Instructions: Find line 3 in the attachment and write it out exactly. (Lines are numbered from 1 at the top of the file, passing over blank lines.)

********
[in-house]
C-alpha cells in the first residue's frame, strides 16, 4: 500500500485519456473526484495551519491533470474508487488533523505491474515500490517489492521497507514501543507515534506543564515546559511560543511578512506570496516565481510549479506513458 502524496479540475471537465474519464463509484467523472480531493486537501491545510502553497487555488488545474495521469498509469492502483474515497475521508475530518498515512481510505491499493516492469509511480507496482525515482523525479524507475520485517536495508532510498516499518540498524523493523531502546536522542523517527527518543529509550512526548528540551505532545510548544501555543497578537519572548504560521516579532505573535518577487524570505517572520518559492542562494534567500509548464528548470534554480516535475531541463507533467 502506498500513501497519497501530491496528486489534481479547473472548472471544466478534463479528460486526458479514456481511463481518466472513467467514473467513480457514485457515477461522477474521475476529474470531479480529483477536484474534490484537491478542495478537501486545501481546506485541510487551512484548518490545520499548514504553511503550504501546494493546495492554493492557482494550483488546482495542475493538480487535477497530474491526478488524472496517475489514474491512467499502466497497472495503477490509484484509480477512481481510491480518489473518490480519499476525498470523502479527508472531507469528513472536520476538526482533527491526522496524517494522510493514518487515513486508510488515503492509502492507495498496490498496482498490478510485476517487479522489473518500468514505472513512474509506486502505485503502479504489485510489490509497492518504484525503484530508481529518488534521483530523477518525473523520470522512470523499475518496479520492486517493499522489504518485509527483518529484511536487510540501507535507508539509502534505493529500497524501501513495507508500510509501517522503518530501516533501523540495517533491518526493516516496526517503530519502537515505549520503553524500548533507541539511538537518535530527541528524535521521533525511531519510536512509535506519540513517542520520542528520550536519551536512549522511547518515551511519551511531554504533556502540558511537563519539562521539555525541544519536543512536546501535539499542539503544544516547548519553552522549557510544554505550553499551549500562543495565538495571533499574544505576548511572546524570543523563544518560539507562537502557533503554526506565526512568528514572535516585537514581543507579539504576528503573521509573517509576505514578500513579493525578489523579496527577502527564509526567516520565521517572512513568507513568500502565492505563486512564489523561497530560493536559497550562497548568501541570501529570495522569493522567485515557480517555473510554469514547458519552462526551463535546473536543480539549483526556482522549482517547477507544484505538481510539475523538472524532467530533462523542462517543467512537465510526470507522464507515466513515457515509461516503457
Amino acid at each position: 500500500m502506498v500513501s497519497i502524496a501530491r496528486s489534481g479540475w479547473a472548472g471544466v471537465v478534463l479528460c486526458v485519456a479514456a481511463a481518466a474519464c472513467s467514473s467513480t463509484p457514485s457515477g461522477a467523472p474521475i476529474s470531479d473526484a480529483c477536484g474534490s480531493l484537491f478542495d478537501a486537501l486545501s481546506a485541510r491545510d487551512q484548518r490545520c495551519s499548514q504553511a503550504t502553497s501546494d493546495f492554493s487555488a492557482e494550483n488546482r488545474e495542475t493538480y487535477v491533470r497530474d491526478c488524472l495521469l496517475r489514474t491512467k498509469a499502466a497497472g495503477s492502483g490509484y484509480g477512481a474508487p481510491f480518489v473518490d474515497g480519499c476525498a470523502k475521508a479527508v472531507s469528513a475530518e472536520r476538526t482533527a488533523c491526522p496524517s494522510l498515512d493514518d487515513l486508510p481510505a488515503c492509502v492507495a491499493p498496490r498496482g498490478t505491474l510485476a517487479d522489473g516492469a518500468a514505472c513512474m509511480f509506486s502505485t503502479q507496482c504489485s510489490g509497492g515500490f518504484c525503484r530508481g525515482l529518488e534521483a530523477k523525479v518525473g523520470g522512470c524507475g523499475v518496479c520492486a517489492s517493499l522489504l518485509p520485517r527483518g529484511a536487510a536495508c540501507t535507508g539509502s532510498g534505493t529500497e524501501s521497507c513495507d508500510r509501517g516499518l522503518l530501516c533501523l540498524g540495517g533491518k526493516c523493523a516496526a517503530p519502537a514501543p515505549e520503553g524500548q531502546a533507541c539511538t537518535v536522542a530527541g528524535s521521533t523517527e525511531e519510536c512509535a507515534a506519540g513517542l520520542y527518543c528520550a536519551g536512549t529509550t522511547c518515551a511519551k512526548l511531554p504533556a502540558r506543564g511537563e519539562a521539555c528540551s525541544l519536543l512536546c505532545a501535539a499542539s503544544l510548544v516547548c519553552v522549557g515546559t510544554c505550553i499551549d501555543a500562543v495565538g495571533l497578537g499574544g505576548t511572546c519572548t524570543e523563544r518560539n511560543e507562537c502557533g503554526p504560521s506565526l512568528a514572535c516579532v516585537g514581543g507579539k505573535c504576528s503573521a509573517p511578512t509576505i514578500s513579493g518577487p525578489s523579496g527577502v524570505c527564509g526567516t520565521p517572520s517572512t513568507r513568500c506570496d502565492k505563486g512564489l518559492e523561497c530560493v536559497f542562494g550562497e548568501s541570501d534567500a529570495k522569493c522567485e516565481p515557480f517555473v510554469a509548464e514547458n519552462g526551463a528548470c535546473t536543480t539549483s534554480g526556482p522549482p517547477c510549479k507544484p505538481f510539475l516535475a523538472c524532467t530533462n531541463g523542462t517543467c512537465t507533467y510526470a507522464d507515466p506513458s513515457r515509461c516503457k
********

Amino acid at each position: 500500500m502506498v500513501s497519497i502524496a501530491r496528486s489534481g479540475w479547473a472548472g471544466v471537465v478534463l479528460c486526458v485519456a479514456a481511463a481518466a474519464c472513467s467514473s467513480t463509484p457514485s457515477g461522477a467523472p474521475i476529474s470531479d473526484a480529483c477536484g474534490s480531493l484537491f478542495d478537501a486537501l486545501s481546506a485541510r491545510d487551512q484548518r490545520c495551519s499548514q504553511a503550504t502553497s501546494d493546495f492554493s487555488a492557482e494550483n488546482r488545474e495542475t493538480y487535477v491533470r497530474d491526478c488524472l495521469l496517475r489514474t491512467k498509469a499502466a497497472g495503477s492502483g490509484y484509480g477512481a474508487p481510491f480518489v473518490d474515497g480519499c476525498a470523502k475521508a479527508v472531507s469528513a475530518e472536520r476538526t482533527a488533523c491526522p496524517s494522510l498515512d493514518d487515513l486508510p481510505a488515503c492509502v492507495a491499493p498496490r498496482g498490478t505491474l510485476a517487479d522489473g516492469a518500468a514505472c513512474m509511480f509506486s502505485t503502479q507496482c504489485s510489490g509497492g515500490f518504484c525503484r530508481g525515482l529518488e534521483a530523477k523525479v518525473g523520470g522512470c524507475g523499475v518496479c520492486a517489492s517493499l522489504l518485509p520485517r527483518g529484511a536487510a536495508c540501507t535507508g539509502s532510498g534505493t529500497e524501501s521497507c513495507d508500510r509501517g516499518l522503518l530501516c533501523l540498524g540495517g533491518k526493516c523493523a516496526a517503530p519502537a514501543p515505549e520503553g524500548q531502546a533507541c539511538t537518535v536522542a530527541g528524535s521521533t523517527e525511531e519510536c512509535a507515534a506519540g513517542l520520542y527518543c528520550a536519551g536512549t529509550t522511547c518515551a511519551k512526548l511531554p504533556a502540558r506543564g511537563e519539562a521539555c528540551s525541544l519536543l512536546c505532545a501535539a499542539s503544544l510548544v516547548c519553552v522549557g515546559t510544554c505550553i499551549d501555543a500562543v495565538g495571533l497578537g499574544g505576548t511572546c519572548t524570543e523563544r518560539n511560543e507562537c502557533g503554526p504560521s506565526l512568528a514572535c516579532v516585537g514581543g507579539k505573535c504576528s503573521a509573517p511578512t509576505i514578500s513579493g518577487p525578489s523579496g527577502v524570505c527564509g526567516t520565521p517572520s517572512t513568507r513568500c506570496d502565492k505563486g512564489l518559492e523561497c530560493v536559497f542562494g550562497e548568501s541570501d534567500a529570495k522569493c522567485e516565481p515557480f517555473v510554469a509548464e514547458n519552462g526551463a528548470c535546473t536543480t539549483s534554480g526556482p522549482p517547477c510549479k507544484p505538481f510539475l516535475a523538472c524532467t530533462n531541463g523542462t517543467c512537465t507533467y510526470a507522464d507515466p506513458s513515457r515509461c516503457k